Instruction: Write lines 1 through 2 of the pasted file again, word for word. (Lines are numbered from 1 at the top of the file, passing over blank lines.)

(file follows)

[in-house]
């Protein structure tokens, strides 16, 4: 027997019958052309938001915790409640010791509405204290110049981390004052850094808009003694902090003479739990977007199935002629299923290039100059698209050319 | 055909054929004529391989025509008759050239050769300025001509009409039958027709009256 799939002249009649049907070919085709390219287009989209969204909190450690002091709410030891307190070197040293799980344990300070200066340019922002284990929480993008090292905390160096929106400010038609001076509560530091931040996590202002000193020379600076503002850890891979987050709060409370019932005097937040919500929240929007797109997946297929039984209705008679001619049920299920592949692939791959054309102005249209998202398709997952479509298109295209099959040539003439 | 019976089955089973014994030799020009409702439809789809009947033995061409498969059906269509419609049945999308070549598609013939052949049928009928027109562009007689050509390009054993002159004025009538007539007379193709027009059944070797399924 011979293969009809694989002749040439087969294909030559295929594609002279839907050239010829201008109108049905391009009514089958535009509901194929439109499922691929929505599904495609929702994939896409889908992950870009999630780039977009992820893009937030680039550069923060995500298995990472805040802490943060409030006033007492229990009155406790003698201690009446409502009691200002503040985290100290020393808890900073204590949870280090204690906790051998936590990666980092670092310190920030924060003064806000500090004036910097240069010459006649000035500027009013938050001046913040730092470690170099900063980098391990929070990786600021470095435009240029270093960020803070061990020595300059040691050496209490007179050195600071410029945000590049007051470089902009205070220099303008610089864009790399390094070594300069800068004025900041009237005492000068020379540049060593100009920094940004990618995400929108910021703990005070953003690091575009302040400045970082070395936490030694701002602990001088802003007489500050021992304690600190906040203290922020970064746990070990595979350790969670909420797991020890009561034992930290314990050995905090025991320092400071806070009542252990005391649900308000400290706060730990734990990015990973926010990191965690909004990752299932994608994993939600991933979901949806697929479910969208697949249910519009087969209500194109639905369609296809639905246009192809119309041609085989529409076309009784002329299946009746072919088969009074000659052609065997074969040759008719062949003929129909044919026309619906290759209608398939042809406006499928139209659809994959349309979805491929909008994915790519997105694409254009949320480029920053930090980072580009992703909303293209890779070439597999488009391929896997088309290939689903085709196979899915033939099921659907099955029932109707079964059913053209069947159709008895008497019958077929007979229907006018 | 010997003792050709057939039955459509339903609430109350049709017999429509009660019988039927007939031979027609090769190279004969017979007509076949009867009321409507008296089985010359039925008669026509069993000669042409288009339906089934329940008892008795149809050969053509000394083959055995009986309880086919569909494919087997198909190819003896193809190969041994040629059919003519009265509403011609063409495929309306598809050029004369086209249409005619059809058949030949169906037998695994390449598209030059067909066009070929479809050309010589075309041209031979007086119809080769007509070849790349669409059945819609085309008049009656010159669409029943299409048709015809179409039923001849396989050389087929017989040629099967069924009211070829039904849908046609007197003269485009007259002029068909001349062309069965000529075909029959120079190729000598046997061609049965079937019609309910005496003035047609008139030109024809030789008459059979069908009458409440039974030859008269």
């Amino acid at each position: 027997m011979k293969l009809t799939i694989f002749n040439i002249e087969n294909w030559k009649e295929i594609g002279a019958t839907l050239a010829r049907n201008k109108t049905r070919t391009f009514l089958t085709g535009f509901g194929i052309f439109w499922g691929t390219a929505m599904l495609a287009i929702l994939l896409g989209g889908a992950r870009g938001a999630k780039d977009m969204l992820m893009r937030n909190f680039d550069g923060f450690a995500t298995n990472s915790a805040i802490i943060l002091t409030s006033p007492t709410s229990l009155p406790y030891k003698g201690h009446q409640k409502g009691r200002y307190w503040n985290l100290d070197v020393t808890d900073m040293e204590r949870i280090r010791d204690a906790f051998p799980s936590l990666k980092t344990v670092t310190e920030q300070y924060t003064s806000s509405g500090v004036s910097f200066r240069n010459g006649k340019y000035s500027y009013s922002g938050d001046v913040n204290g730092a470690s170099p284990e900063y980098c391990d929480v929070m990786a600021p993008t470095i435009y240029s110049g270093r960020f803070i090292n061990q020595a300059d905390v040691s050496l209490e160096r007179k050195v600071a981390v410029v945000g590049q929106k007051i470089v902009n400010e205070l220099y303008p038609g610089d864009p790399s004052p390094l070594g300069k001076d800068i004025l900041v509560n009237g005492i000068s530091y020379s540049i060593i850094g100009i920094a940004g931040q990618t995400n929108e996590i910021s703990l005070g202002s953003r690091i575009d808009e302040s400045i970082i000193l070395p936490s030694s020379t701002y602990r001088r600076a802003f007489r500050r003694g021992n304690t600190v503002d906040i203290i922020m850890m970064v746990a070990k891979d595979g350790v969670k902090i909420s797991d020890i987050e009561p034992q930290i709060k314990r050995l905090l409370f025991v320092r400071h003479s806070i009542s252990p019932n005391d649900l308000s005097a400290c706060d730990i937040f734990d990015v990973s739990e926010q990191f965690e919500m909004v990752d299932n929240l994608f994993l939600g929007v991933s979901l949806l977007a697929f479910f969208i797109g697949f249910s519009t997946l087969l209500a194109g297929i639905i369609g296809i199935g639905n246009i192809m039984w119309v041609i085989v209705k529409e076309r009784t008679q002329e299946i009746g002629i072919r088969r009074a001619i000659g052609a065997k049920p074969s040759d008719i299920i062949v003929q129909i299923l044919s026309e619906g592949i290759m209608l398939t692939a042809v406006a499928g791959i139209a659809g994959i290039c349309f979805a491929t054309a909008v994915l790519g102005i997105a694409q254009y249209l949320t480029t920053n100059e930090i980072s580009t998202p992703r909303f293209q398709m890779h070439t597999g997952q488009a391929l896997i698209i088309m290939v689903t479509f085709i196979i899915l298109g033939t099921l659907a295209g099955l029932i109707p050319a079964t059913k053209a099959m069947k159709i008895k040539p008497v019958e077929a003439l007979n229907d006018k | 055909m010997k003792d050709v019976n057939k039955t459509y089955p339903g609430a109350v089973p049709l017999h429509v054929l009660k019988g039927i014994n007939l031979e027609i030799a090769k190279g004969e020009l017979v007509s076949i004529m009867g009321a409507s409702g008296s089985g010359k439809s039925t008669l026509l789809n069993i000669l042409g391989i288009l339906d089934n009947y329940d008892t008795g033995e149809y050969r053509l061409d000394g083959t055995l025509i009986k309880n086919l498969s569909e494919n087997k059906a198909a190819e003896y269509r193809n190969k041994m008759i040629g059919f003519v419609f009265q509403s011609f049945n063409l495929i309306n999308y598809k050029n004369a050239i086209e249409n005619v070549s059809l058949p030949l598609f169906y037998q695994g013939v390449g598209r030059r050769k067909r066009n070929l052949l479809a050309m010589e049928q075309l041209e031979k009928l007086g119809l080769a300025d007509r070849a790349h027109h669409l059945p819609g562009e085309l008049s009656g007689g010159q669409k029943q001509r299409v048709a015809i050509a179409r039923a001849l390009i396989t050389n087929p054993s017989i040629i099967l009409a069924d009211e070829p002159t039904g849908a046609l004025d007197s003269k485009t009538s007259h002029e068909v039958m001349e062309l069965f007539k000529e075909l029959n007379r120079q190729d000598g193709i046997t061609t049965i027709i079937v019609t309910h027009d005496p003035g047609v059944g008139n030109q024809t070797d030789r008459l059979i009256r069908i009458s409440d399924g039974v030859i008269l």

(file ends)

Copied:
[in-house]
């Protein structure tokens, strides 16, 4: 027997019958052309938001915790409640010791509405204290110049981390004052850094808009003694902090003479739990977007199935002629299923290039100059698209050319 | 055909054929004529391989025509008759050239050769300025001509009409039958027709009256 799939002249009649049907070919085709390219287009989209969204909190450690002091709410030891307190070197040293799980344990300070200066340019922002284990929480993008090292905390160096929106400010038609001076509560530091931040996590202002000193020379600076503002850890891979987050709060409370019932005097937040919500929240929007797109997946297929039984209705008679001619049920299920592949692939791959054309102005249209998202398709997952479509298109295209099959040539003439 | 019976089955089973014994030799020009409702439809789809009947033995061409498969059906269509419609049945999308070549598609013939052949049928009928027109562009007689050509390009054993002159004025009538007539007379193709027009059944070797399924 011979293969009809694989002749040439087969294909030559295929594609002279839907050239010829201008109108049905391009009514089958535009509901194929439109499922691929929505599904495609929702994939896409889908992950870009999630780039977009992820893009937030680039550069923060995500298995990472805040802490943060409030006033007492229990009155406790003698201690009446409502009691200002503040985290100290020393808890900073204590949870280090204690906790051998936590990666980092670092310190920030924060003064806000500090004036910097240069010459006649000035500027009013938050001046913040730092470690170099900063980098391990929070990786600021470095435009240029270093960020803070061990020595300059040691050496209490007179050195600071410029945000590049007051470089902009205070220099303008610089864009790399390094070594300069800068004025900041009237005492000068020379540049060593100009920094940004990618995400929108910021703990005070953003690091575009302040400045970082070395936490030694701002602990001088802003007489500050021992304690600190906040203290922020970064746990070990595979350790969670909420797991020890009561034992930290314990050995905090025991320092400071806070009542252990005391649900308000400290706060730990734990990015990973926010990191965690909004990752299932994608994993939600991933979901949806697929479910969208697949249910519009087969209500194109639905369609296809639905246009192809119309041609085989529409076309009784002329299946009746072919088969009074000659052609065997074969040759008719062949003929129909044919026309619906290759209608398939042809406006499928139209659809994959349309979805491929909008994915790519997105694409254009949320480029920053930090980072580009992703909303293209890779070439597999488009391929896997088309290939689903085709196979899915033939099921659907099955029932109707079964059913053209069947159709008895008497019958077929007979229907006018 | 010997003792050709057939039955459509339903609430109350049709017999429509009660019988039927007939031979027609090769190279004969017979007509076949009867009321409507008296089985010359039925008669026509069993000669042409288009339906089934329940008892008795149809050969053509000394083959055995009986309880086919569909494919087997198909190819003896193809190969041994040629059919003519009265509403011609063409495929309306598809050029004369086209249409005619059809058949030949169906037998695994390449598209030059067909066009070929479809050309010589075309041209031979007086119809080769007509070849790349669409059945819609085309008049009656010159669409029943299409048709015809179409039923001849396989050389087929017989040629099967069924009211070829039904849908046609007197003269485009007259002029068909001349062309069965000529075909029959120079190729000598046997061609049965079937019609309910005496003035047609008139030109024809030789008459059979069908009458409440039974030859008269």